“At the city line, where the street had two names” (I Have Often Walked by Ron Marzlock, April 19) reminded me of the recent demise of our old Q79 Little Neck Parkway bus. This coming June 25 will mark the second anniversary to the day when at 6:23 p.m., right on time, my wife and I boarded the last Q79 bus that departed Little Neck for its final destination on Jericho Turnpike in Floral Park.
Growing up in the neighborhood during the late 1960s and early 1970s, I recall it was known back then as the Q12A and was part of my life and that of many others.
When the MTA introduced MetroCards with free transfers between subway and bus, riding the Q79 became an even better bargain and become a more frequent part of my journey.
If service was suspended or seriously delayed on the Long Island Rail Road’s Port Washington Branch, the Q79 was my little secret lifeline. I would use the Hempstead Branch Floral Park Station. A quick three-block walk to Jericho Turnpike would reunite me with my good old friend the Q79.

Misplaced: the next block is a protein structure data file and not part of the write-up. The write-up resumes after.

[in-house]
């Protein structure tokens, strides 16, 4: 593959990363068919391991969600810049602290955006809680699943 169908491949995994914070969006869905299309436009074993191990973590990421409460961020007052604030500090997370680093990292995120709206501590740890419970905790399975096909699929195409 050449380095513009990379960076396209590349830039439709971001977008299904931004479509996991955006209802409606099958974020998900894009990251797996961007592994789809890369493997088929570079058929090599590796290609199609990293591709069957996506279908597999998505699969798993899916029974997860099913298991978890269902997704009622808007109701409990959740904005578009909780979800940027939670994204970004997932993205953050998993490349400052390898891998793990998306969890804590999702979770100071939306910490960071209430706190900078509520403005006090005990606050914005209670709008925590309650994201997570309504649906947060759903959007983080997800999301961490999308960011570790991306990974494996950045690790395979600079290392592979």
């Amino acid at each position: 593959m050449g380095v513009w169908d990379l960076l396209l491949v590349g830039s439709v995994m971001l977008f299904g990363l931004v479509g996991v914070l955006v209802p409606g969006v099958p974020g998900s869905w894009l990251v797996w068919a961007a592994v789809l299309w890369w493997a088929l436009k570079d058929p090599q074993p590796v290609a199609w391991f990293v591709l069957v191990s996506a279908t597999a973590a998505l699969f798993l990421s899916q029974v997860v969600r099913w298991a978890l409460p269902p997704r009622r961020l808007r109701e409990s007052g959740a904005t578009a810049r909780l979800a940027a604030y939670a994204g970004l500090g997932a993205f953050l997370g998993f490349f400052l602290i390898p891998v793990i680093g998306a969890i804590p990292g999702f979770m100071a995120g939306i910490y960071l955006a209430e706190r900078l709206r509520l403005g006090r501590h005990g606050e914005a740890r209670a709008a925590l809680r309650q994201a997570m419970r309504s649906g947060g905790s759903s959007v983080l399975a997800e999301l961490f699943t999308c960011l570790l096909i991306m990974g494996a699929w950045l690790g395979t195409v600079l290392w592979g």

It was always sad that residents of Floral Park practiced the NIMBY (not in my back yard) philosophy and refused to grant permission to extend the Q79 to the Floral Park LIRR Station.
The Metropolitan Transportation Authority and its operating agency, New York City Transit, always seemed to have a policy of only running the same standard 40-foot local buses on all routes. Too bad that neither would budge.
Imagine if the MTA/NYCT, like other transit agencies, had purchased smaller 35-, 30- or 25-foot buses. Perhaps the Village of Floral Park would have agreed to accommodate those on its streets.
With a direct connection between both the Floral Park and Little Neck LIRR stations, there might have been a sufficient increase in ridership to justify keeping the Q79. Sadly, we will never know.
Let us toast the Q79 and memories of good times gone by.